held that the failure of Andrew to offer any valid reason for the delay in
asserting his right made him guilty of laches. The dispositive portion of the
decision reads:

WHEREFORE, premises considered, the instant complaint filed
by plaintiff is hereby DISMISSED. The counterclaims of the defendant
are likewise DISMISSED.
10


CA Decision

Aggrieved, Andrew elevated the case to the CA. The appeal was
premised on the sole issue of whether or not the lower court erred in
dismissing Andrews complaint on the grounds of prescription and laches.

For the appellate court, there was a need to determine whether the
subject deed of sale is void, voidable or valid; and such could be ascertained
only if the parties are allowed to go on trial. The CA held that the trial court
erred in dismissing the complaint of Andrew without the benefit of a trial.
The dispositive portion of the appellate courts decision reads:

WHEREFORE, premises considered, the instant appeal is
GRANTED. The assailed order dated December 28, 2006 of the court a
quo is REVERSED and SET ASIDE. The case is REMANDED to the
Regional Trial Court of Manila, Branch 39 for trial and judgment on the
merits. No pronouncement as to costs.
11


Our Ruling

The petition is bereft of merit. We agree with the CAs ruling.

It is apparent from the records that the RTC did not conduct a hearing
to receive evidence proving that Andrew was guilty of prescription or laches.
There was no full-blown trial. The case was simply dismissed on the basis
of the pleadings submitted by the parties. We note that the RTC admitted the
Amended Complaint and gave Andrew fifteen (15) days to comment on
Modestos Motion to Dismiss based on affirmative defenses and likewise
10
Id. at 41.
11
Id. at 92.



Decision 4 G.R. No. 187661

gave Modesto the same period to file his rejoinder, after which, it considered
the matter submitted for resolution.
12


The Court has consistently held that the affirmative defense of
prescription does not automatically warrant the dismissal of a complaint
under Rule 16 of the Rules of Civil Procedure. An allegation of prescription
can effectively be used in a motion to dismiss only when the complaint on
its face shows that indeed the action has already prescribed. If the issue of
prescription is one involving evidentiary matters requiring a full-blown trial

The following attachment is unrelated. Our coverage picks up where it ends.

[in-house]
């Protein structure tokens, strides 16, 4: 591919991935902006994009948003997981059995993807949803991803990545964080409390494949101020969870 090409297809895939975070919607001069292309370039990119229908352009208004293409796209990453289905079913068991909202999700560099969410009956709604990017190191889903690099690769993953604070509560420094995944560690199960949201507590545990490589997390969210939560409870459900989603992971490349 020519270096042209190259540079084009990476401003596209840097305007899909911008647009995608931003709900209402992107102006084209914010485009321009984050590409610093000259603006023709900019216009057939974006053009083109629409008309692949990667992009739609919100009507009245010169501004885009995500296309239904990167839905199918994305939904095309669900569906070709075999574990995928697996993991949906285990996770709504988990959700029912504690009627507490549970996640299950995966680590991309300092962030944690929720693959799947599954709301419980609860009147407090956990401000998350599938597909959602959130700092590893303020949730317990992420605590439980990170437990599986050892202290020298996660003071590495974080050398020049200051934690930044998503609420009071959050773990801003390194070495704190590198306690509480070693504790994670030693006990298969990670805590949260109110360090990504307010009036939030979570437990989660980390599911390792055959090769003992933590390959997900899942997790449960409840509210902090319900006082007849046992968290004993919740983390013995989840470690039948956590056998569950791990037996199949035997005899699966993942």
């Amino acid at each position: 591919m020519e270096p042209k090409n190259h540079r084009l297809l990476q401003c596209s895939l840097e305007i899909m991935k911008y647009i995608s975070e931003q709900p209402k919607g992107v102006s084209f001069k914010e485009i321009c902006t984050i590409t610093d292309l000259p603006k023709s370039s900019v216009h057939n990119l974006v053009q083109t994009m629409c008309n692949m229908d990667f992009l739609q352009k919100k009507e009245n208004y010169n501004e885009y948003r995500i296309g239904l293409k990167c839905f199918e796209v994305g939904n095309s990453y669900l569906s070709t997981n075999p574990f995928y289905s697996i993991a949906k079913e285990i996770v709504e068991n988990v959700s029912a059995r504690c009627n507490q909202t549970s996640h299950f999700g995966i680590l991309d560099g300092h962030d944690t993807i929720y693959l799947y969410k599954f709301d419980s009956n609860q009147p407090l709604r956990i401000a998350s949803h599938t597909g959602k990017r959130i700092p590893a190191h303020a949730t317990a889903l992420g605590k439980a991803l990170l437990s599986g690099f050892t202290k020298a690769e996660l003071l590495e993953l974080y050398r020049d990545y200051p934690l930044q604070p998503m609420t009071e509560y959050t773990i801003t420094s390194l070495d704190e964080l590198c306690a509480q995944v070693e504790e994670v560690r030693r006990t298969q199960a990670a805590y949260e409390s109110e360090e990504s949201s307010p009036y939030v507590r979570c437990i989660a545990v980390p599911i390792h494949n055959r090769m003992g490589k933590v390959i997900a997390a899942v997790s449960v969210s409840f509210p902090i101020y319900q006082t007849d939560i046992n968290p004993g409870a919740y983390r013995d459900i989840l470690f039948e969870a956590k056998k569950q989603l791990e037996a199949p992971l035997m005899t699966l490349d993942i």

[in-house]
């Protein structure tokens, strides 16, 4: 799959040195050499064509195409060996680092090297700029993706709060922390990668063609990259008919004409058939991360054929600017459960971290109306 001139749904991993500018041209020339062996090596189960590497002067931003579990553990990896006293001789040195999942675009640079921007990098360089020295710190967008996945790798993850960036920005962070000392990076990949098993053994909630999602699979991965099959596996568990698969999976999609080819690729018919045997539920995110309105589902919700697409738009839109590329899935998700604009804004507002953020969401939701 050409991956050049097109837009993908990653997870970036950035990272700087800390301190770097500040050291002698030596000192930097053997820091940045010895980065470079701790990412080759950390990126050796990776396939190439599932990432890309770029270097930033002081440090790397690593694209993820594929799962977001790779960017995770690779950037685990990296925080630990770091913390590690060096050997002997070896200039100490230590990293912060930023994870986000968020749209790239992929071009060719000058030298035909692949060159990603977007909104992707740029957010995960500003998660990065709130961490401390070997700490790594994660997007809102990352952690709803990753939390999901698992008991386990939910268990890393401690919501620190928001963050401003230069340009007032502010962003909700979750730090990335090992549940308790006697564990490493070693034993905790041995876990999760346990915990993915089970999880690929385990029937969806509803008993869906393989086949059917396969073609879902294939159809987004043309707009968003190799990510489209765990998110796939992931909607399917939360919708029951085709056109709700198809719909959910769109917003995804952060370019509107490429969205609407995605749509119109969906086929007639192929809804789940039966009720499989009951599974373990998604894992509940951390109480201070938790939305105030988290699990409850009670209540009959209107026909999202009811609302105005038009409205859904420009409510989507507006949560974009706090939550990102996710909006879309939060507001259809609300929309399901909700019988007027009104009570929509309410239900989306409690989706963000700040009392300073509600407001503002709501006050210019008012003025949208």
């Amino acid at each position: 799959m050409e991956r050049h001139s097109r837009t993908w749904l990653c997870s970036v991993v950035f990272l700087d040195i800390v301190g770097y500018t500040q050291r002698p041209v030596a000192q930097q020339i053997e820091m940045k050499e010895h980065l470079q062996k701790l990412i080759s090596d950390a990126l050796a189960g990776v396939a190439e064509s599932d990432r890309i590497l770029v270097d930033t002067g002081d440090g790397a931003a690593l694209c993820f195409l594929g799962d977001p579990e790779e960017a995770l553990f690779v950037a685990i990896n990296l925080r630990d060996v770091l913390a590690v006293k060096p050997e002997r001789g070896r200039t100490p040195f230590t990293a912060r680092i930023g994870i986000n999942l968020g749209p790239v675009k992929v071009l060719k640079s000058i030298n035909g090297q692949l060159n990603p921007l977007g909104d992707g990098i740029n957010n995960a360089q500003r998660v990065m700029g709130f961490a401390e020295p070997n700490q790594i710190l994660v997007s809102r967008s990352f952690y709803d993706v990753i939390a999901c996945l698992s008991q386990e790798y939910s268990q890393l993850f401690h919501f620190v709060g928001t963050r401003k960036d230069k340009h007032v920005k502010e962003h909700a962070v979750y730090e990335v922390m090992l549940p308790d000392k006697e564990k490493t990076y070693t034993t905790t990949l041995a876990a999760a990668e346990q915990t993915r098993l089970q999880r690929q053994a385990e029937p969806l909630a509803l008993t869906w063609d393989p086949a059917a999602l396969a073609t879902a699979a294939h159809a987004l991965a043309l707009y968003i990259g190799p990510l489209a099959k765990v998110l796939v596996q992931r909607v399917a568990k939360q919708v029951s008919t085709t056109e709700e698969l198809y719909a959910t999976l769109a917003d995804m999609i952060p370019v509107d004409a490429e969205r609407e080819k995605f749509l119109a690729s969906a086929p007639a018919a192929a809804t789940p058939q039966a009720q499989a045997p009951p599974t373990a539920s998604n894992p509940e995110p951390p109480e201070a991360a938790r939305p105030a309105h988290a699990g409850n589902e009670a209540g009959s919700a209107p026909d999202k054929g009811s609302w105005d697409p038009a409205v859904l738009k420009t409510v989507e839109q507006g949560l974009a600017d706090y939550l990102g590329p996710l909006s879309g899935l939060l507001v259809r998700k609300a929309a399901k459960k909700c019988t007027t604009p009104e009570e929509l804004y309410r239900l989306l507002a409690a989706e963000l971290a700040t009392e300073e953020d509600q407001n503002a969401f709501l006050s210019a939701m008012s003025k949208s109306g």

on the merits, it cannot be determined in a motion to dismiss.
13
Those issues
must be resolved at the trial of the case on the merits wherein both parties
will be given ample opportunity to prove their respective claims and
defenses.
14


Contrary to Modestos contention, it is not apparent from the
complaint that the action had already prescribed. Furthermore, it should be
noted that it is the relief based on the facts alleged, and not the relief
demanded, which is taken into consideration in determining the cause of
action. Therefore, in terms of classifying the deed, whether it is valid, void
or voidable, it is of no significance that the relief prayed for was Annulment
of Deed of Absolute Sale. The issue of prescription hinges on the
determination of whether the sale was valid, void or voidable. We agree
with the Court of Appeals that the issue of prescription in this case is best
ventilated in a full-blown proceeding before the trial court where both
parties can substantiate their claims. The trial court is in the best position to
ascertain the credibility of both parties.
15


Upon closer inspection of the complaint,
16
it would seem that there are
several possible scenarios that may have occurred given the limited set of
facts. The statement transaction did not push through since defendant did
not have the financial wherewithal to purchase the subject property creates
confusion and allows for several different interpretations. On one side, it can
be argued that said contract is void and consequently, the right to challenge
such contract is imprescriptible. The ruling of this Court in Montecillo v.